A.J. Taylor-Michigan folo

Wisconsin Badgers wide receiver A.J. Taylor (4) makes a first down catch past Michigan Wolverines defensive back Jaylen Kelly-Powell (16) during the third quarter of a game at Camp Randall Stadium in Madison, Wis., Saturday, Nov. 18, 2017. M.P. KING, STATE JOURNAL

M.P. KING

The University of Wisconsin has a Heisman Trophy candidate at running back and a defense lauded as one of the best in the country. Quarterback Alex Hornibrook's often criticized for interceptions, but like in Saturday’s 24-10 victory over Michigan, he also grabs headlines for the way he shakes them off.

The Badgers’ group of young wide receivers feel like it’s their turn for the spotlight.

"People kind of sleep on us — me, A.J. (Taylor) and Danny (Davis),” redshirt freshman receiver Kendric Pryor said. "It’s time for people to start realizing what we can do out there. ... We’re trying to showcase what we can do, and it’s time for people to start noticing."

The trio became a major reason why fifth-ranked UW (11-0, 8-0) remained in the College Football Playoff race Saturday. All three made at least one key play during consecutive touchdown drives Saturday that pulled the Badgers out of an offensive funk and ahead of the Wolverines.

Trailing 10-7 late in the third quarter, Taylor beat his man on a go route down the left sideline for a 51-yard gain on third-and-13. It moved UW to the Michigan 18-yard line, the first time all game the Badgers advanced past the Wolverines’ 47.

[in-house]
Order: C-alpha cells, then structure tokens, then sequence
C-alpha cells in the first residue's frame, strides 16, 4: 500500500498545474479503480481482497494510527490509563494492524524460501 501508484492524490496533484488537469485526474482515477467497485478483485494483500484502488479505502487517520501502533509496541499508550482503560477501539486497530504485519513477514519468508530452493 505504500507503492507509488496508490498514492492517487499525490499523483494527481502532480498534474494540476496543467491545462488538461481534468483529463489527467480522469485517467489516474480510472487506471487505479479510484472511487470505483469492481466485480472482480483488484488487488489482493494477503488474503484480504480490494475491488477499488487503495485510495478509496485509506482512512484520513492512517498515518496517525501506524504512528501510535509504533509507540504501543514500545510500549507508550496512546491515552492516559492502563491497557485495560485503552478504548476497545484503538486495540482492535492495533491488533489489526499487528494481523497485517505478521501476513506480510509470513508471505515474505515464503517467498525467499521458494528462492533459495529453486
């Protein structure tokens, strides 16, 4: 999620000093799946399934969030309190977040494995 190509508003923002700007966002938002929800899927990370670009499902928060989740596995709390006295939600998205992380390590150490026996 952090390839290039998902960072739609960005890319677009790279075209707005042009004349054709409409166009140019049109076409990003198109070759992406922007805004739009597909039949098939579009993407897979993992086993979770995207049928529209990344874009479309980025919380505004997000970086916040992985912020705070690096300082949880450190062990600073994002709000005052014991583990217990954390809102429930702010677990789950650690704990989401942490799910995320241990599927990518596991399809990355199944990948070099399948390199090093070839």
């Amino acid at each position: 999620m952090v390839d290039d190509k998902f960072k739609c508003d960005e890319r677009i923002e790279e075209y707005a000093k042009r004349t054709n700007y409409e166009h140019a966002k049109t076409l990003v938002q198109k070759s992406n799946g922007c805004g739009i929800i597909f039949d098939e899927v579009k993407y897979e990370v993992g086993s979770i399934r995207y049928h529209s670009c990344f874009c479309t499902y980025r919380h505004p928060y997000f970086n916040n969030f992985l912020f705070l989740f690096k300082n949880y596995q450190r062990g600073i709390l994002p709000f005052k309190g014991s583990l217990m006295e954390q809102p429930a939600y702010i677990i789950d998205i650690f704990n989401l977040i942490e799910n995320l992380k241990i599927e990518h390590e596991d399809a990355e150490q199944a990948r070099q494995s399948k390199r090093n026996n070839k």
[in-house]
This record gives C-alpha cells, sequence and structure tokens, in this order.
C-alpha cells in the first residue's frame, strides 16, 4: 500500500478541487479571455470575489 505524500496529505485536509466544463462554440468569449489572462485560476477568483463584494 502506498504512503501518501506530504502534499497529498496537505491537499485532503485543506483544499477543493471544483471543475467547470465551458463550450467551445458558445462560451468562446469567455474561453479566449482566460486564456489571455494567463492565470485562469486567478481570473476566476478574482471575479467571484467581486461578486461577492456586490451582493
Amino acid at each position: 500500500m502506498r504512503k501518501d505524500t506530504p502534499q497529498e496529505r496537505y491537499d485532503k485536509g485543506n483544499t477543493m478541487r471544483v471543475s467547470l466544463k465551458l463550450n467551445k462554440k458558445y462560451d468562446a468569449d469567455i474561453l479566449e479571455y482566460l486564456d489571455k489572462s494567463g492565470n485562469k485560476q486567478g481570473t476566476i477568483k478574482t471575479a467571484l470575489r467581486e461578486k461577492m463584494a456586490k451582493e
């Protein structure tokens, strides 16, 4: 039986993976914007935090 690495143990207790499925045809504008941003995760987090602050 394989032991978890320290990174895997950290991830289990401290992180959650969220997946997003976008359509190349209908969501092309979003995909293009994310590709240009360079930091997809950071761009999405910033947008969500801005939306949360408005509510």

Three plays later, on third-and-16, Taylor won another one-on-one matchup to free himself for a 24-yard touchdown.

"We say it all the time — we can do this,” said Taylor, a sophomore, of UW’s receivers. "We can be playmakers. We can set the spark. That’s all we want to do. That’s all we try to do."

Davis, a true freshman, came down with a tightly-contested 27-yard catch on third-and-8 during the Badgers’ next drive, one play before Pryor scored on a 32-yard end around.

That put UW up 21-10 with 24 seconds left in the third quarter, just minutes after its offense looked hopeless to score any points against Michigan’s stingy defense.

“Those are some guys that love to compete and love playing football, so when one guy makes a play, the other ones get antsy because he wants to make a play himself,” Hornibrook said. "I know they’re going to do everything they can to go get the ball for me, and they made a lot of plays today."

All three are playing bigger roles than anticipated this season. Senior Jazz Peavy, UW's No. 1 wide receiver, had a rough start to the year and left the team last month for personal reasons. Sophomore Quintez Cephus, this year’s breakout star, suffered a season-ending right leg injury two weeks ago at Indiana.

They all played well in Cephus’ absence last week in a 38-14 win over Iowa, too. Pryor scored two touchdowns, Taylor added another and Davis converted two third downs on a game-clinching touchdown drive in the fourth quarter.

"People keep asking us who’s going to step up and all those type of questions,” Pryor said. "Who’s going to step up? (Cephus) is gone, who’s going to do this? Who’s going to do that? And I just feel like (Saturday) we showcased that we can go out there and make big-time plays."

0
0
1
1
12

Jason Galloway is the Wisconsin Badgers football beat writer for the Wisconsin State Journal.